Our world is more connected than ever, and with that connectivity comes new experiences, opportunities and risks worth taking for rewards. However, as one barrier is overcome another is raised, that being the language barrier. With all this connection and travel between countries for work, study and enjoyment, it can be easy to feel lost when considering other languages to invest time in learning.
Having looked over all the facts and stats though, we feel we have safely narrowed it down to the four best options of languages to learn (besides English), and why each of them is growing so quickly and where they may someday prove to be useful. Here’s our list of the best languages to learn, besides English, that’ll get you far in the world.
Let’s start with a classic. Spanish is spoken in large parts of the world (including most of South America and by a lot of people in Europe and North America), and it is also one of the faster languages you’ll be able to pick up. Pronunciation and spelling are not too difficult, and it has a nice rhythmic quality when speaking that makes key phrases easy to remember. Easy to pick up but tricky to master, this is a perfect second or even third language for beginners who want to expand their international vocabulary without needing to take time off to do a whole course for it.
French is popular both in Europe (obviously) and several West African nations (Burkina Faso, Niger, Guinea and more). Like Spanish, there’s a simple structure that’s easy to understand and develop once you know a few familiar phrases. I don’t think there’s a person alive who doesn’t know what ‘Bonjour’ and ‘Au revoir’ mean. Native speakers can sometimes talk a little too fast but you learn to keep up quickly enough. There’s a bit more depth and complexity than in something like Spanish, and at times you may experience confusion with gendered nouns and tenses, but if you get the bug you’ll love speaking the language of love.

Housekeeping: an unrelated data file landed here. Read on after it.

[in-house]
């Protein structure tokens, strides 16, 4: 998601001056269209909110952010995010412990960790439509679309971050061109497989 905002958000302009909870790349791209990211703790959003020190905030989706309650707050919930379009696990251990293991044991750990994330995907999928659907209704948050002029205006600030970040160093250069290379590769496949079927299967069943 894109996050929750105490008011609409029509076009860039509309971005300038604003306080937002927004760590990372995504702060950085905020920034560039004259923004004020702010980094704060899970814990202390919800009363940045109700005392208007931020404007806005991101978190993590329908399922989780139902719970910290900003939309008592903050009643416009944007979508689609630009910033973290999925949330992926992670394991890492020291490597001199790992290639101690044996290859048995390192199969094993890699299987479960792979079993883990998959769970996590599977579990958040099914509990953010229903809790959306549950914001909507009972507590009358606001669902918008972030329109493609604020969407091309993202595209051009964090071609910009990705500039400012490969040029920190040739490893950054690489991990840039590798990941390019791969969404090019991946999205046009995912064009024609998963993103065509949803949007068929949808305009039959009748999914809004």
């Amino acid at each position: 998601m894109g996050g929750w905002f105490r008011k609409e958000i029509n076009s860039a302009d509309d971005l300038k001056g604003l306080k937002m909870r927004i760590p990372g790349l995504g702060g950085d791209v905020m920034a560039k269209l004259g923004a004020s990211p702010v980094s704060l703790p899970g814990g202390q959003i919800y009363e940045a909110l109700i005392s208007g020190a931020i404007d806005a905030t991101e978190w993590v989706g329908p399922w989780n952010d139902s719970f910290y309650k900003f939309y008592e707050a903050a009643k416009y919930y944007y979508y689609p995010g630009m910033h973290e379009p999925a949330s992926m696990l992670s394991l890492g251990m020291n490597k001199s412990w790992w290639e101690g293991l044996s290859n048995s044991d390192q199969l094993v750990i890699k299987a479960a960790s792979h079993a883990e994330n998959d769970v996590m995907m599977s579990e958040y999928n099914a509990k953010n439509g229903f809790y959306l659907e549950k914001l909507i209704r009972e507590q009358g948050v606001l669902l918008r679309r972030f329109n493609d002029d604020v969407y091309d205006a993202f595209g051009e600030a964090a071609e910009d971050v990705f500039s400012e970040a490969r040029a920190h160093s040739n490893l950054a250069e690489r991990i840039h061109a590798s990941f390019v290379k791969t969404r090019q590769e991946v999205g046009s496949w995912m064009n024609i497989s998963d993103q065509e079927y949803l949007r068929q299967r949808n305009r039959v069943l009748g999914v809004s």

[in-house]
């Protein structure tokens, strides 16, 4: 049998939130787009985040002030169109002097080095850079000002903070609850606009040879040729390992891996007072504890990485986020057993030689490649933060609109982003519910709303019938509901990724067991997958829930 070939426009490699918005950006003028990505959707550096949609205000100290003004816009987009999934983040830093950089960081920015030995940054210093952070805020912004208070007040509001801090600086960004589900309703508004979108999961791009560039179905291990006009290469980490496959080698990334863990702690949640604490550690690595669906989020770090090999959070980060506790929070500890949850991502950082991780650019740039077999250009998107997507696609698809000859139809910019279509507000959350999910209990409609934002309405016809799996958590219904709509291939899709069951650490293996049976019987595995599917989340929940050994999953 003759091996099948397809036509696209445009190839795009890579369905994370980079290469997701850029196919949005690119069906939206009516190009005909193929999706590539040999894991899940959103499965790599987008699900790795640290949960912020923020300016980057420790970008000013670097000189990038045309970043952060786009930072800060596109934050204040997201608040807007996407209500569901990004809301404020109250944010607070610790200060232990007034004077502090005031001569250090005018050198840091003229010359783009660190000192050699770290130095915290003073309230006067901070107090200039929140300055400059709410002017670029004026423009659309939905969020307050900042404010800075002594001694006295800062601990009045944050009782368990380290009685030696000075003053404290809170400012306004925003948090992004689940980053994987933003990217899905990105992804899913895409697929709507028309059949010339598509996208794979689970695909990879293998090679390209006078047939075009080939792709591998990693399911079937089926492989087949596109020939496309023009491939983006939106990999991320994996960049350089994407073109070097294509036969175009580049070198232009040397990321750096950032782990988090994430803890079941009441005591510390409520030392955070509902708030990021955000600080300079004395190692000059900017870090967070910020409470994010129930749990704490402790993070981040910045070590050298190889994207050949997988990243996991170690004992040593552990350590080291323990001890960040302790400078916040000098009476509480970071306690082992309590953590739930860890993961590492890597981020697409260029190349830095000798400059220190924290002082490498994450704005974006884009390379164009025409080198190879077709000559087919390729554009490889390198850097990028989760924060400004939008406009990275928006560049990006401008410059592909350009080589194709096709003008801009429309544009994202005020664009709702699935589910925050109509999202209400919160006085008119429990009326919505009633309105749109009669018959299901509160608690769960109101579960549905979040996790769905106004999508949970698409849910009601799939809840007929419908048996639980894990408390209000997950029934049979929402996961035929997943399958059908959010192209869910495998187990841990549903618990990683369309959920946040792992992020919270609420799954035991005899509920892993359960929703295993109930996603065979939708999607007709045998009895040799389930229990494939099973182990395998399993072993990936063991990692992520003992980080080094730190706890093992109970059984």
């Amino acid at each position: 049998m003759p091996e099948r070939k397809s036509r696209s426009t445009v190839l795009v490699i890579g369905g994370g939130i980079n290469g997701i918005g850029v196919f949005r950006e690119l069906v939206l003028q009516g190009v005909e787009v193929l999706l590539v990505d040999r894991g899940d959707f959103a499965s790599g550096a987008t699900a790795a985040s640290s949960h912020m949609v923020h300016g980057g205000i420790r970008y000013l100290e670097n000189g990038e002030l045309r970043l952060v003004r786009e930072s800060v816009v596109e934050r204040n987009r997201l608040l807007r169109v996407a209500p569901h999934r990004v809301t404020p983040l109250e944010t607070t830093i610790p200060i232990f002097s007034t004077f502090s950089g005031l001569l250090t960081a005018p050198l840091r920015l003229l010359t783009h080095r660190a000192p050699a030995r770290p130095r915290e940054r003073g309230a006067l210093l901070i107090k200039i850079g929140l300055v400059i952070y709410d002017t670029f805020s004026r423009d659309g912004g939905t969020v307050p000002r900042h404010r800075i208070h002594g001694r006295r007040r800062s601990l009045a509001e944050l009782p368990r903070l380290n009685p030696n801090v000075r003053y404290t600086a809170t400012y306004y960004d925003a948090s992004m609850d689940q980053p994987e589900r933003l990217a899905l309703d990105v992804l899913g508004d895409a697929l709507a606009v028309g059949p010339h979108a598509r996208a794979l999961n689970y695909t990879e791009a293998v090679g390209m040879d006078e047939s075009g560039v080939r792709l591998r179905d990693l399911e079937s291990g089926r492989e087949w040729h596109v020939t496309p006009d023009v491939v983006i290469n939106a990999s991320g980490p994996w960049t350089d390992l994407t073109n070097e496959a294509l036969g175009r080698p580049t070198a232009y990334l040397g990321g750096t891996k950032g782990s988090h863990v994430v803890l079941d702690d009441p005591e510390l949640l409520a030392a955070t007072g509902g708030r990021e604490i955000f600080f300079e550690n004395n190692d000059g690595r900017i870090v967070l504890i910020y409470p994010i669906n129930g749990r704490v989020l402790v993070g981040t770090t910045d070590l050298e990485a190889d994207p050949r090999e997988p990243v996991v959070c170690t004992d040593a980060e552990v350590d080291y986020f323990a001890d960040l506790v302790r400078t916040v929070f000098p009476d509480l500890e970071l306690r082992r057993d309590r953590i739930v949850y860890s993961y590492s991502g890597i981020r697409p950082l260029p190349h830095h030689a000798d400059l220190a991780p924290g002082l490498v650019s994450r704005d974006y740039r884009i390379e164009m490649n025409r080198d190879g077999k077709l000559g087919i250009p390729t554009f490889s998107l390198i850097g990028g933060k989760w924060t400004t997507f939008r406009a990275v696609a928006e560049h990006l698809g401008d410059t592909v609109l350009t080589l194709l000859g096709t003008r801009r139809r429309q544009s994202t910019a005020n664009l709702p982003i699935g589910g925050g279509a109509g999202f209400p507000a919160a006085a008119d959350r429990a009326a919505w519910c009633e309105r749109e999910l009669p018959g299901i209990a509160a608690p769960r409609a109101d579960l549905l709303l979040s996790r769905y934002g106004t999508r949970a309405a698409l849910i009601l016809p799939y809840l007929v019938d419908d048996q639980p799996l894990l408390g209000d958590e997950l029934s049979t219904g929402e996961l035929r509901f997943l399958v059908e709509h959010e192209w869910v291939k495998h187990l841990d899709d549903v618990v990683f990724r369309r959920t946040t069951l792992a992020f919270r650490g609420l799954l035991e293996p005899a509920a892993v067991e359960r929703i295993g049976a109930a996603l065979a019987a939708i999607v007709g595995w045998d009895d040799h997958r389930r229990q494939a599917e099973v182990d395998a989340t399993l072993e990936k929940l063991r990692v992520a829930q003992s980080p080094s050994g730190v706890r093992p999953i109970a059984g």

The most popular language in the world by number of speakers, Mandarin is fast becoming the language of business and negotiations, especially with so much international investment both in and from China taking over the financial world. Whilst it may be popular, be aware of the challenge of learning not just a whole new alphabet and writing system, but also method of pronunciation. Certain words are repeated with the only difference being the tone used which separates the meaning of one word from another. If you manage to get over these hurdles though, you’ll gain access to a rich and ancient language that predates most others on this list by thousands of years.
Hindi is great for a number of reasons. Not only is the Indian subcontinent rapidly expanding in population and international influence, but it also distinguishes itself in world history. When India gained independence from Britain, one of the first acts of the newly formed government was to make Hindi an official language of India alongside English, a clear demonstration of a nation choosing its cultural and international identity for itself. Many Indian people see speaking Hindi as a source of pride both of their language but also their history and rightly so. You can help keep that history and pride alive by learning the language today.
We hope this guide proves useful to you and gives you a chance to stretch your linguistic capabilities. There’s no limit to the usefulness any new language can give you, and these four are more than versatile enough to for a variety of uses. It all depends on whether you use them though, so make sure that you do.